Abstract: To better prepare students for college-level math and the demands of the labor market, school systems have tried to increase the rigor of students’ math coursework. The failure of universal “Algebra for All” models has led recently to more targeted approaches. We study one such approach in Wake County, North Carolina, which began using prior test scores to assign middle school students to an accelerated math track culminating in eighth grade algebra. The policy has reduced the role that income and race played in course assignment. A regression discontinuity design exploiting the eligibility threshold shows that acceleration has no clear effect on test scores but lowers middle school course grades. Acceleration does, however, raise the probability of taking and passing geometry in ninth grade by over 30 percentage points, including for black and Hispanic students. Nonetheless, most students accelerated in middle school do not remain so by high school and those that do earn low grades in advanced courses. This leaky pipeline suggests that targeted math acceleration has potential to increase college readiness among disadvantaged populations but that acceleration alone is insufficient to keep most students on such a track.
    JEL: I20 I24 J24
    Date: 2015–07
  3. By: Charlton, Diane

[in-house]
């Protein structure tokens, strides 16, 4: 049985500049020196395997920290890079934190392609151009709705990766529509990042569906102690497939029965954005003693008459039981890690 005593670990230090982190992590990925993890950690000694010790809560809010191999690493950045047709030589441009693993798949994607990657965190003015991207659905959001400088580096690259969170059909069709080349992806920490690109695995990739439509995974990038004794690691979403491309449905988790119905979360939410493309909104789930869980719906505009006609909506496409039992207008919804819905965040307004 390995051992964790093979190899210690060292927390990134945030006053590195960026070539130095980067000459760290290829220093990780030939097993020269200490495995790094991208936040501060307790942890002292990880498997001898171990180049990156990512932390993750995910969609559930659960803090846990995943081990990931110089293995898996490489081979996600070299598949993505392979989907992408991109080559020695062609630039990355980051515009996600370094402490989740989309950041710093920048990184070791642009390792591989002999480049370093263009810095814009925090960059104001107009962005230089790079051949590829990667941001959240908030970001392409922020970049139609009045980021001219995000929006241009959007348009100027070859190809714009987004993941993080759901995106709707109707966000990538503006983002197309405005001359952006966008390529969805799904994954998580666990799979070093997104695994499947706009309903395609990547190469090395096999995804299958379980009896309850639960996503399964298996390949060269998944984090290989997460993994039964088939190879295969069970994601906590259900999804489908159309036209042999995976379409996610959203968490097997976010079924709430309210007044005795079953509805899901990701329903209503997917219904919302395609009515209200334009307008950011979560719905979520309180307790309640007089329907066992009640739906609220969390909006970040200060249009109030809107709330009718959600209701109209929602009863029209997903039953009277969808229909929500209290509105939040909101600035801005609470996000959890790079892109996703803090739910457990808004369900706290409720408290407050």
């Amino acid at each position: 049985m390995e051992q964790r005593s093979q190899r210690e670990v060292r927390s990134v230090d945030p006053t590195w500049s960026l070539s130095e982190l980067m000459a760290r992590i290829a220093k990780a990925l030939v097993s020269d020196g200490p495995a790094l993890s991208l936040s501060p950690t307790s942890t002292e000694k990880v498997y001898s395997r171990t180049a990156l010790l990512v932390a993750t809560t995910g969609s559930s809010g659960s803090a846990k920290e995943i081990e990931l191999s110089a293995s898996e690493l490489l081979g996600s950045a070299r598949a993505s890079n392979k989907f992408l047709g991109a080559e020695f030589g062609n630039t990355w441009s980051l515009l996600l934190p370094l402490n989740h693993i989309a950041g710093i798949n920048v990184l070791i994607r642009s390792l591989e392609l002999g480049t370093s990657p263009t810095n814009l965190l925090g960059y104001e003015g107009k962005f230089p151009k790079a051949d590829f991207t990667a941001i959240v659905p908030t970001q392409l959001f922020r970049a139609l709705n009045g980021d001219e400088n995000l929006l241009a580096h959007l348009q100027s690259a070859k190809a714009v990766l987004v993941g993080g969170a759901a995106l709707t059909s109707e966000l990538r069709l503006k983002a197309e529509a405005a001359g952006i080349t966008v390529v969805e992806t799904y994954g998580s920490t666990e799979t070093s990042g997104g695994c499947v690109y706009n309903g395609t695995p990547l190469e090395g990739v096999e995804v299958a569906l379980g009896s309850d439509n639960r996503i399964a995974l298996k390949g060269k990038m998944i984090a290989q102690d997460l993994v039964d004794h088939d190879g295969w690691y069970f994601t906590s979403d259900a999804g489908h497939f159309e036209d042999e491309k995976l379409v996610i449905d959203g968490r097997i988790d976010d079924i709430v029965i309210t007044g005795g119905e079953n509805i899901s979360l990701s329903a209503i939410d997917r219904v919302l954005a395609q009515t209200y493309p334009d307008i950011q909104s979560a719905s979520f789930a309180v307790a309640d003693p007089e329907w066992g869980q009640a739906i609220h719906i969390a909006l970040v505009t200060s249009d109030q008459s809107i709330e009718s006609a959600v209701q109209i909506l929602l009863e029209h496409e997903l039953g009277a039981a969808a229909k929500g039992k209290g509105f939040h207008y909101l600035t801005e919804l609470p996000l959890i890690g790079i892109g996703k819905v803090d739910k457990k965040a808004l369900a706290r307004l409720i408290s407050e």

Abstract: Economic theory shows that education is critical to economic development and to labor sector choice, yet there is little research to indicate the role school access plays in the agricultural transformation, the stage of development when the labor force shifts from primarily agriculture to non-agriculture. This paper identifies the impact of secondary school access on the probability of working in agriculture using 31 years of household panel data nationally representative of rural Mexico. The findings show that local secondary school access reduces the probability of working in agriculture at age 20 by 5.4 percentage points and the impacts grow as individuals age. The model shows that instrumenting for education using changes in school supply leads to inflated coefficient estimates when there are heterogeneous returns to education across labor sectors. This is consistent with the empirical literature, which typically finds greater returns to education using instrumental variables compared to OLS. Nevertheless, estimating the reduced form impacts of school supply on labor decisions has important implications for policy makers. The findings in this paper show that increased rural education is a significant contributor to the agricultural transformation, which leads to higher incomes in both the farm and non-farm sectors.